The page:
Why Tom Wolfe First Started Wearing His Signature White Suit

4 minute read

The novelist and journalist Tom Wolfe, who died on Monday at age 88, will be remembered for his impact on the development of the New Journalism, his inimitable — though oft-imitated — writing style and his incisive ability to define the culture he observed. But the author of such classics as The Right Stuff and The Bonfire of the Vanities will be remembered for something else, too: his suit.

For decades, Wolfe had been known for wearing an outfit TIME once described as “a trademark white suit and vest, a high-necked blue-and-white-striped shirt complemented by a creamy silk necktie.” He might be caught in other outfits — a tux or summer seersucker, or the blue blazer with which he flew under the radar while touring colleges to collect material for his 2004 novel I Am Charlotte Simmons — but the white suit was essential.

He’s wearing the white suit in his portrait at the National Portrait Gallery, and he’s doubtless wearing the white suit in any fan’s mental picture of him.

Lost and Found
Everett Raymond Kinstler's potrait of Tom Wolfe, seen at the National Portrait Gallery in 2006Chris Maddaloni—CQ-Roll Call,Inc./Getty Images

And, as it turns out, the story behind the white suit is essential Wolfe too. In a 1989 Q&A with TIME’s Bonnie Angelo, Wolfe explained how the look came about:

Q. In your books you pay meticulous attention to what people wear, as signals of status.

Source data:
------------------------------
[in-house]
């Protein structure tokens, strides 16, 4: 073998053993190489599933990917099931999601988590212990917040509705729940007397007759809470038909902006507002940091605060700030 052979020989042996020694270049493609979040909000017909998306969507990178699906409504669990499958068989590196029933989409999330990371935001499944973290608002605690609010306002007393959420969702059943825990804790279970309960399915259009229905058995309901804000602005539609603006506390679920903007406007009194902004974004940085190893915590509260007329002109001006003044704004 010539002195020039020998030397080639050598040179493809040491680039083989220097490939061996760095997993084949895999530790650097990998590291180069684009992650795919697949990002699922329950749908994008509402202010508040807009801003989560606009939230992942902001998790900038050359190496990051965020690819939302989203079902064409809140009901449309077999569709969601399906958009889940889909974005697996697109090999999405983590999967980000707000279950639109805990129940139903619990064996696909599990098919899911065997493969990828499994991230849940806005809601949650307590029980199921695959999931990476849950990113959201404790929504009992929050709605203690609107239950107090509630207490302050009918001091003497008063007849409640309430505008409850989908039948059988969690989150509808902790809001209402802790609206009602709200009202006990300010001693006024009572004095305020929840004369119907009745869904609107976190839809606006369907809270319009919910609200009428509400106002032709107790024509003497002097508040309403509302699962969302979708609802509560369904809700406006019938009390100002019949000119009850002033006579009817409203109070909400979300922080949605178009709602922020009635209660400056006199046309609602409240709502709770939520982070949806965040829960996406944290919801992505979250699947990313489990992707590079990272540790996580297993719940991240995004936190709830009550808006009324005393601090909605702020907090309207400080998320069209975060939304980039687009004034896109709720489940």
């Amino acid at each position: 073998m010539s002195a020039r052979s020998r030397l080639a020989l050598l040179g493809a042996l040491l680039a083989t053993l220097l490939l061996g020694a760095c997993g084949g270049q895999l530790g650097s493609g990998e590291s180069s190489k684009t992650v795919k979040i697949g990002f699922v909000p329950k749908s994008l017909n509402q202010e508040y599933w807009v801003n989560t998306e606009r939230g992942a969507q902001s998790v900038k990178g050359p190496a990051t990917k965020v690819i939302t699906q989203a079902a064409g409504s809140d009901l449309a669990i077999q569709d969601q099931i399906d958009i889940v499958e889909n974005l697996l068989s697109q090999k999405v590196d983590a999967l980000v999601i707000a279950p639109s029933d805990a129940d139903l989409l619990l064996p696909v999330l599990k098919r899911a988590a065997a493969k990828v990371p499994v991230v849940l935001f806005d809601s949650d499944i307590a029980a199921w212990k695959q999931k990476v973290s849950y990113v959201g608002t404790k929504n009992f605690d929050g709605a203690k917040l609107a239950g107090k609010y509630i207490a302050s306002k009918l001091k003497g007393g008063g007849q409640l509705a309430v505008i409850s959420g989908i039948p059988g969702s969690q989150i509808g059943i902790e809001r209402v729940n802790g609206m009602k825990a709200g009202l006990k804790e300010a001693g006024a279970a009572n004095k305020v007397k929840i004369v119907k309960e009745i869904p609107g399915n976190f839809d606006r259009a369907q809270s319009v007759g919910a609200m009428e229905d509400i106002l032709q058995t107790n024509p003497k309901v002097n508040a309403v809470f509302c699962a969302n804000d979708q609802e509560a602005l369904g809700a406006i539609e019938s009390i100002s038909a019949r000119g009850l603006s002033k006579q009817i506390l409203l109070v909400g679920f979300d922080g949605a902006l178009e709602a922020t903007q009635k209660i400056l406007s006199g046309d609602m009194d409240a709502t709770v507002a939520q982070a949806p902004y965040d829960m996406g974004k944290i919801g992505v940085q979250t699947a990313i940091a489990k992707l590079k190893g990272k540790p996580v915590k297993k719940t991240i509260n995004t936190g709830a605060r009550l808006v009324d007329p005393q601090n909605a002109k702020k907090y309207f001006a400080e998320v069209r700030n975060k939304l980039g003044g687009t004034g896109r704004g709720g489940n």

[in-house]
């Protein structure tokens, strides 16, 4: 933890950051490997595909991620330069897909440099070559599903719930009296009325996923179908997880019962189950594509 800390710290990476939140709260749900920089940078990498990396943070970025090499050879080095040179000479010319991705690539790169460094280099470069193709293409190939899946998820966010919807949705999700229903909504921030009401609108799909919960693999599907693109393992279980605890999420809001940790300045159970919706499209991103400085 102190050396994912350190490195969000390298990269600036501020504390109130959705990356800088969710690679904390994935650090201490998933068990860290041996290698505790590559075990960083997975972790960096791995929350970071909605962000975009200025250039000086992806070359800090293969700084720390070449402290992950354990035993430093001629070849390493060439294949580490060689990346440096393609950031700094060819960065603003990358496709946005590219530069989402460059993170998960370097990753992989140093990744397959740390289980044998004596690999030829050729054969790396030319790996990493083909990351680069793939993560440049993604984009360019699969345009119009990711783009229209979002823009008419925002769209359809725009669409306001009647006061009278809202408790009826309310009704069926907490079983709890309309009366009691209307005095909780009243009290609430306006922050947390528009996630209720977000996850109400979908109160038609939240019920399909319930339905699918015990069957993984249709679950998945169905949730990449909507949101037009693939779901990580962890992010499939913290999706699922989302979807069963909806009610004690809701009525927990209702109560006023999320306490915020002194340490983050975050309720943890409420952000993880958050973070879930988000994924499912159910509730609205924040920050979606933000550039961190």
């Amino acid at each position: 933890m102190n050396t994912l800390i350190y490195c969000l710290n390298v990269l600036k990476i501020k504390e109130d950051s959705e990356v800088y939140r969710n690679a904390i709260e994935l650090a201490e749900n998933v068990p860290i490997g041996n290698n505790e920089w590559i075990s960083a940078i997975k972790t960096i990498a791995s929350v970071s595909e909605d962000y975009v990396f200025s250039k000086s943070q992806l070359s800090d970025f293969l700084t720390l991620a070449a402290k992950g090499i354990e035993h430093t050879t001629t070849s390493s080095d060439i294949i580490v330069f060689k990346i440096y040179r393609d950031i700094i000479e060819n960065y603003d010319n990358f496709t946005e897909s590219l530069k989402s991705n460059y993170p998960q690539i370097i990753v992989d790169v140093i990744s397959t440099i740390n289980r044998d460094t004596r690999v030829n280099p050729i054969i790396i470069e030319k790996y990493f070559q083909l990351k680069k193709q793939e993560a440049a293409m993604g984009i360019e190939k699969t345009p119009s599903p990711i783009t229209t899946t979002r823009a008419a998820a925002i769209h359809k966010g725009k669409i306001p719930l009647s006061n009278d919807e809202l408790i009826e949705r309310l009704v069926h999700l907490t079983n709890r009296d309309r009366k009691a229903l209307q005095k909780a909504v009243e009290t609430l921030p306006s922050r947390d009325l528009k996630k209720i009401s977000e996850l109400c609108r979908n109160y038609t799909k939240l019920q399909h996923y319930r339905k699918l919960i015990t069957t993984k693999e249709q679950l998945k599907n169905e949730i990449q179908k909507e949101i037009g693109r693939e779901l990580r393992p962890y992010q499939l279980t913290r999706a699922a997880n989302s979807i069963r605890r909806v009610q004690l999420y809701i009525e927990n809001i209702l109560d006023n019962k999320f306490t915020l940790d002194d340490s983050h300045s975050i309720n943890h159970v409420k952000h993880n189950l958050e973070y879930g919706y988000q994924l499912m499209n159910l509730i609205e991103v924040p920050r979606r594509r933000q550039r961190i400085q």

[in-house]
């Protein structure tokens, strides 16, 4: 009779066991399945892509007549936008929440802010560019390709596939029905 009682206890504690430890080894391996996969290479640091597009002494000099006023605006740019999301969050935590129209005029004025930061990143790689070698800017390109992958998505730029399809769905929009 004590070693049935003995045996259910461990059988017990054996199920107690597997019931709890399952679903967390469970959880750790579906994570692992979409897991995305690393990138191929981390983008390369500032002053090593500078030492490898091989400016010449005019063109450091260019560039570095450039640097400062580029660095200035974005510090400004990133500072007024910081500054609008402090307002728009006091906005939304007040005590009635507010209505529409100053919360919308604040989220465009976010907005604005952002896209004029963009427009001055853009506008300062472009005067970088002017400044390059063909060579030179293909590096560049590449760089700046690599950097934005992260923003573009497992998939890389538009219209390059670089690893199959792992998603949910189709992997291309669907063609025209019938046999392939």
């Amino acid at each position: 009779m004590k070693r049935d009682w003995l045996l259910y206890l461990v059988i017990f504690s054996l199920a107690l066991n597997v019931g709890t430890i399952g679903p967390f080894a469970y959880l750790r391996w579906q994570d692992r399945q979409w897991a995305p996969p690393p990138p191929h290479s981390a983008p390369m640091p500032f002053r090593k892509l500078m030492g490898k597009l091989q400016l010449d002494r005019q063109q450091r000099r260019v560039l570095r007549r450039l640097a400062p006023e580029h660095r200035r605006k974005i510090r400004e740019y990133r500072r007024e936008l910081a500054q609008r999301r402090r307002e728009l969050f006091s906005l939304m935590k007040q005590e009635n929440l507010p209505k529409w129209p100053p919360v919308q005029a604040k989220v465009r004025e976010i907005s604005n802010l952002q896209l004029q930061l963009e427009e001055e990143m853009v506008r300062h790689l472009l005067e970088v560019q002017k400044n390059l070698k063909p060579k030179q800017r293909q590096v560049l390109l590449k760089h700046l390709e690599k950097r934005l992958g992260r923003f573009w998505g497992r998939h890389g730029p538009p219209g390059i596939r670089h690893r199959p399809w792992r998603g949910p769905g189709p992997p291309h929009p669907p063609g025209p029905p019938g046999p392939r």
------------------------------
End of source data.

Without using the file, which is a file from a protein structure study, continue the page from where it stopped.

A. Clothing is a wonderful doorway that most easily leads you to the heart of an individual; it’s the way they reveal themselves.

Q. Some critics say you judge a man by the shoes he wears.

A. I take some solace in knowing that Balzac was criticized the same way — he was obsessed with furniture. Details are of no use unless they lead you to an understanding of the heart. It’s no mystery; it has to do with the whole subject of status.

Q. What would you say about a character who wears a handsomely cut vanilla-colored suit on a winter day in New York, with a lilac tie and matching striped shirt with a collar seven stripes high, and shoes custom-designed to appear to have white spats?

A. I was afraid you might mention that. I suppose I might say, “Here’s somebody who’s trying to call attention to himself.” But I leave that to others to interpret. It’s always hard to describe yourself.

Q. Does it bother you to be called a “dandy”?

A. Not at all. Writers, whether they want to admit it or not, are in the business of calling attention to themselves. My own taste is counter-bohemian. My white suits came about by accident. I had a white suit made that was too hot for summer, so I wore it in December. I found that it really irritated people — I had hit upon this harmless form of aggression!

His happy attitude toward being associated with his clothing continued throughout his life.

In 2008, in a Q&A with TIME readers, the writer — who also described window shopping as his primary hobby — took a query about whether he ever got tired for being known for the way he dressed. Quite to the contrary, he answered. “It has done me so much good. Not long after I published my first book, I quickly found I was terrible at being interviewed,” he said. “But then I’d read the piece and it would say, ‘What an interesting man; he wears white suits.’ And so it was a good 10 years where the suits were a substitute for a personality.”

Although few today would remember Wolfe as a man without a personality, his observation still holds true: those who write about him cannot resist mentioning the white suits. That he was interesting, however, can be attributed to much more than his fashion sense.

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Write to Lily Rothman at lily.rothman@time.com